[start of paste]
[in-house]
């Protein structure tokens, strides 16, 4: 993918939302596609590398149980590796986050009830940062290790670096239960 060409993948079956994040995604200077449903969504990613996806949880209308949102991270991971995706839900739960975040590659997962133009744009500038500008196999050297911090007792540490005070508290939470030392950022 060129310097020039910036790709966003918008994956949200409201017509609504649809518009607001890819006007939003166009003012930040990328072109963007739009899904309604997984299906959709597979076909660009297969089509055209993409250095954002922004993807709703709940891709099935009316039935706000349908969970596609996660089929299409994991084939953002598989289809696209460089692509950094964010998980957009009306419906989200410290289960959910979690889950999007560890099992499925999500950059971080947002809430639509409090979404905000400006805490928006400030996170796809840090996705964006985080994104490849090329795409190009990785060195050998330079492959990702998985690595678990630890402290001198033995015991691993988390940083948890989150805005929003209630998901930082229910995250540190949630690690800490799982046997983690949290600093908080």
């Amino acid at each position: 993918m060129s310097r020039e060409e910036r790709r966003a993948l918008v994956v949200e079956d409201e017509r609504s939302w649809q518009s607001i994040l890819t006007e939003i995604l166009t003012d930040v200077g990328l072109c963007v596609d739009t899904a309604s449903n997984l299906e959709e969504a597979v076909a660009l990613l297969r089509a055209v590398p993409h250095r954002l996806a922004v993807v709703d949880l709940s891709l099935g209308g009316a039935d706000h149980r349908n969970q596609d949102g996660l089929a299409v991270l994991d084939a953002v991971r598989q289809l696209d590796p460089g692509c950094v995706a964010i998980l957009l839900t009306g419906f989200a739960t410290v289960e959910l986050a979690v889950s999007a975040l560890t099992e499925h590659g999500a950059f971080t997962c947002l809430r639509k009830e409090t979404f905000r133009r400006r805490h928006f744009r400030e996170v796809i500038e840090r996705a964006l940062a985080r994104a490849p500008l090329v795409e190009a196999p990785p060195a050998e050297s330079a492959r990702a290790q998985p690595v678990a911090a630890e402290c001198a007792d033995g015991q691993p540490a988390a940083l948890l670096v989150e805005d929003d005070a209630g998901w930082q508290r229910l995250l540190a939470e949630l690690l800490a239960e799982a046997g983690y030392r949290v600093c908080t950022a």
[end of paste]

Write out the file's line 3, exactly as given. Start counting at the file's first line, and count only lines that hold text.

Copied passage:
């Amino acid at each position: 993918m060129s310097r020039e060409e910036r790709r966003a993948l918008v994956v949200e079956d409201e017509r609504s939302w649809q518009s607001i994040l890819t006007e939003i995604l166009t003012d930040v200077g990328l072109c963007v596609d739009t899904a309604s449903n997984l299906e959709e969504a597979v076909a660009l990613l297969r089509a055209v590398p993409h250095r954002l996806a922004v993807v709703d949880l709940s891709l099935g209308g009316a039935d706000h149980r349908n969970q596609d949102g996660l089929a299409v991270l994991d084939a953002v991971r598989q289809l696209d590796p460089g692509c950094v995706a964010i998980l957009l839900t009306g419906f989200a739960t410290v289960e959910l986050a979690v889950s999007a975040l560890t099992e499925h590659g999500a950059f971080t997962c947002l809430r639509k009830e409090t979404f905000r133009r400006r805490h928006f744009r400030e996170v796809i500038e840090r996705a964006l940062a985080r994104a490849p500008l090329v795409e190009a196999p990785p060195a050998e050297s330079a492959r990702a290790q998985p690595v678990a911090a630890e402290c001198a007792d033995g015991q691993p540490a988390a940083l948890l670096v989150e805005d929003d005070a209630g998901w930082q508290r229910l995250l540190a939470e949630l690690l800490a239960e799982a046997g983690y030392r949290v600093c908080t950022a």